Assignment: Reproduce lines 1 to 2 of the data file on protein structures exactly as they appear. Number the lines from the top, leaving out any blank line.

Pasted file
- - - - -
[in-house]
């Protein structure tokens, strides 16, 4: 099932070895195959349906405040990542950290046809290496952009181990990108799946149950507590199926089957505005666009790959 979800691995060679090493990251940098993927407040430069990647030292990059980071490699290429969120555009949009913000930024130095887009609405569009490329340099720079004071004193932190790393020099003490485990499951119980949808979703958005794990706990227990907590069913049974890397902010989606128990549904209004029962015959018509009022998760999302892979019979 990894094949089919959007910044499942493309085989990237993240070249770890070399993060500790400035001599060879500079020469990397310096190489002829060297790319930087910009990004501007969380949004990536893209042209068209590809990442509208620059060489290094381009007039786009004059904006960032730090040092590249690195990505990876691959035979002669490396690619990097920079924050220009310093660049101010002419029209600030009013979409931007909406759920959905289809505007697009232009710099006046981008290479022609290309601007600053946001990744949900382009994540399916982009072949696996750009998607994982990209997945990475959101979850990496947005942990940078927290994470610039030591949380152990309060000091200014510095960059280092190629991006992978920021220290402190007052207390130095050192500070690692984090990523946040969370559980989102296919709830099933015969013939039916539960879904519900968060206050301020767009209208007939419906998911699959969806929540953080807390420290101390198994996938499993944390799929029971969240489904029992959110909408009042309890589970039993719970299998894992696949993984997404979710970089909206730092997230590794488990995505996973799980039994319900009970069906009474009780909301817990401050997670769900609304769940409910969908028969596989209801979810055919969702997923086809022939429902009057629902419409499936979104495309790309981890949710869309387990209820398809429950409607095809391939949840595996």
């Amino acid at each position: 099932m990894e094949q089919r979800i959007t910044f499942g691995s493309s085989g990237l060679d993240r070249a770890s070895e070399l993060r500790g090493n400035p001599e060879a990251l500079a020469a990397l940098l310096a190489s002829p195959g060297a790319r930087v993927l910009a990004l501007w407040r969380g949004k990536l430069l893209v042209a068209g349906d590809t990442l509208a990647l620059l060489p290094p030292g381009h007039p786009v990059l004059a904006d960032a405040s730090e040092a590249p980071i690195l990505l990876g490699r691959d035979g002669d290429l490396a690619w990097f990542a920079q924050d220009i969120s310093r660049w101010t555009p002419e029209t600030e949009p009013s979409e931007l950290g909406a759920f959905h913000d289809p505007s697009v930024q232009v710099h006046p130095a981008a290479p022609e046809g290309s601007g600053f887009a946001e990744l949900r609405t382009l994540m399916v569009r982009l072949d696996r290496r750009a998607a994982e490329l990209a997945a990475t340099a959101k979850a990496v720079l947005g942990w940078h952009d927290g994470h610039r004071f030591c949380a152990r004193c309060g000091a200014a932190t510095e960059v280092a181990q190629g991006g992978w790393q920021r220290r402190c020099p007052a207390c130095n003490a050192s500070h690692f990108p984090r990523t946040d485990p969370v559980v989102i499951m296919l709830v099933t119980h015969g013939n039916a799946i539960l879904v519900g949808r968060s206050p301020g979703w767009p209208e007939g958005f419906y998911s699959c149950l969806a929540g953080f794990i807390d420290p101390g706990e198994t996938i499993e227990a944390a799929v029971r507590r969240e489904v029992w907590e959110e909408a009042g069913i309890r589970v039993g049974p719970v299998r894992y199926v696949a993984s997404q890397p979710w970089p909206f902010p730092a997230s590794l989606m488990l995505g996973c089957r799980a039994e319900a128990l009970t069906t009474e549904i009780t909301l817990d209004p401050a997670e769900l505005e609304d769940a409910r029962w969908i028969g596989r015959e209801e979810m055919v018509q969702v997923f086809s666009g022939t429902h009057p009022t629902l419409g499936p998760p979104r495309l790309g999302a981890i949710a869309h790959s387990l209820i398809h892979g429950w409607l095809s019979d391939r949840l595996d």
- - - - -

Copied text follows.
[in-house]
């Protein structure tokens, strides 16, 4: 099932070895195959349906405040990542950290046809290496952009181990990108799946149950507590199926089957505005666009790959 979800691995060679090493990251940098993927407040430069990647030292990059980071490699290429969120555009949009913000930024130095887009609405569009490329340099720079004071004193932190790393020099003490485990499951119980949808979703958005794990706990227990907590069913049974890397902010989606128990549904209004029962015959018509009022998760999302892979019979 990894094949089919959007910044499942493309085989990237993240070249770890070399993060500790400035001599060879500079020469990397310096190489002829060297790319930087910009990004501007969380949004990536893209042209068209590809990442509208620059060489290094381009007039786009004059904006960032730090040092590249690195990505990876691959035979002669490396690619990097920079924050220009310093660049101010002419029209600030009013979409931007909406759920959905289809505007697009232009710099006046981008290479022609290309601007600053946001990744949900382009994540399916982009072949696996750009998607994982990209997945990475959101979850990496947005942990940078927290994470610039030591949380152990309060000091200014510095960059280092190629991006992978920021220290402190007052207390130095050192500070690692984090990523946040969370559980989102296919709830099933015969013939039916539960879904519900968060206050301020767009209208007939419906998911699959969806929540953080807390420290101390198994996938499993944390799929029971969240489904029992959110909408009042309890589970039993719970299998894992696949993984997404979710970089909206730092997230590794488990995505996973799980039994319900009970069906009474009780909301817990401050997670769900609304769940409910969908028969596989209801979810055919969702997923086809022939429902009057629902419409499936979104495309790309981890949710869309387990209820398809429950409607095809391939949840595996």